Therapy for College Students with Eating Disorders
Our therapy for college students is based on either Cognitive Behavioral Therapy (CBT) for adults who are motivated and able to independently work towards recovery, or Family-Based Treatment (FBT) for those who need more support around eating and “pulling” into recovery by their parents or other supports. With college students, we always try to obtain releases of information so we can keep parents apprised of significant changes in health. If you are reaching out on behalf of a college student, please ask them to complete one.
Licensure is by state. Most states require that therapists—even those providing video sessions—be licensed to practice in the state where the client is at the time of the session. We can work with college students in our office in Los Angeles or virtually when they are physically in the state of California. Colleges local to our office include the University of Southern California (USC), University of California Los Angeles (UCLA), Occidental College, Cal State LA, Pepperdine, and Loyola Marymount University (LMU).
We are in-network with Aetna, which is the student insurance for USC, and with Anthem, which provides health insurance for all the University of California schools. We have worked remotely with students at UC Irvine, UC Davis, Pomona College, UCSF, UCSD, and Stanford University, among others. We also have some therapists licensed in a few other states including New York, Indiana, and South Carolina. If you live in one of these states and your young adult goes to college in California, or if you reside in California and your young adult goes to college in one of these states, we may be able to provide support in both locations.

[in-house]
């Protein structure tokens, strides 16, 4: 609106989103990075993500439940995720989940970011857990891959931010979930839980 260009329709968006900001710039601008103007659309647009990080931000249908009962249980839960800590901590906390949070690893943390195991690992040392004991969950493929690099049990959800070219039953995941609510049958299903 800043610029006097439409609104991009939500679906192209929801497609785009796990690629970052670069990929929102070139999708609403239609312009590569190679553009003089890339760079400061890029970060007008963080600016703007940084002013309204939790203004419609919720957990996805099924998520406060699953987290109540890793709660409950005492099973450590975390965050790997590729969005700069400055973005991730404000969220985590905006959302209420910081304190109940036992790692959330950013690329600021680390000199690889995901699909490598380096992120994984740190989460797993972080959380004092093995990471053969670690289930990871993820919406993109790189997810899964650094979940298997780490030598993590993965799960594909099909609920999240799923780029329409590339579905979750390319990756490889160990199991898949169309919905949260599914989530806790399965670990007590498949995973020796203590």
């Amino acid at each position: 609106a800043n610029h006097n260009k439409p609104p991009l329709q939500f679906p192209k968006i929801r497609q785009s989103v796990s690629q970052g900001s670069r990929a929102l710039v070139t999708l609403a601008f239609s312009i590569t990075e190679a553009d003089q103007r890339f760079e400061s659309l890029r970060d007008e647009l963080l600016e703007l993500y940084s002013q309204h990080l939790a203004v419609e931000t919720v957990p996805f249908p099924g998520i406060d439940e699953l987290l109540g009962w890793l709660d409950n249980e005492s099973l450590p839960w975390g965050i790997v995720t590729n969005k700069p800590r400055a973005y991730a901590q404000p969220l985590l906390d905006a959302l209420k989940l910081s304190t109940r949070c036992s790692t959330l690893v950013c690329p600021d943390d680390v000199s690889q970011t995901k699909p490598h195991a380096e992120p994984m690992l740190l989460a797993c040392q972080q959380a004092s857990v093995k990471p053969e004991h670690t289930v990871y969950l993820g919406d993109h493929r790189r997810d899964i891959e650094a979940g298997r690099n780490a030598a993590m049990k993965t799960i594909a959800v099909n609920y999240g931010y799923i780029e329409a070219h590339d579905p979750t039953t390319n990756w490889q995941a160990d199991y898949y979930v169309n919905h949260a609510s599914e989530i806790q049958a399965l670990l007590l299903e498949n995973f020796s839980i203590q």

If you are a college student in California and are looking for individual therapy, please reach out. Our therapists can help determine whether outpatient therapy is appropriate. We can also help put together a full treatment team with a dietitian and a medical doctor. After a full assessment, we collaborate with you on establishing treatment goals. We can help you to break cycles of disordered eating, eat more regularly, and find peace with food. We can help address bingeing, purging, overexercise, and body image concerns. We can also provide treatment for anxiety and depression and concerns like perfectionism and self-esteem issues.
Our individual therapy approach is rooted in cognitive behavioral therapy, which works to identify and modify problematic behaviors and thoughts. Your therapist works on an individualized treatment plan with you. Therapy often includes keeping food or mood logs, learning skills, facing scary situations instead of avoiding them, and doing homework.
Sending a Young Adult with an Eating Disorder History to College
If you are a parent of a young adult with an eating disorder who is preparing to go to college, we encourage you to review our college readiness guide. We encourage six months of stable recovery before sending them to college. We also encourage parents sending young adults with a history of an eating disorder to college to consider developing a college contract.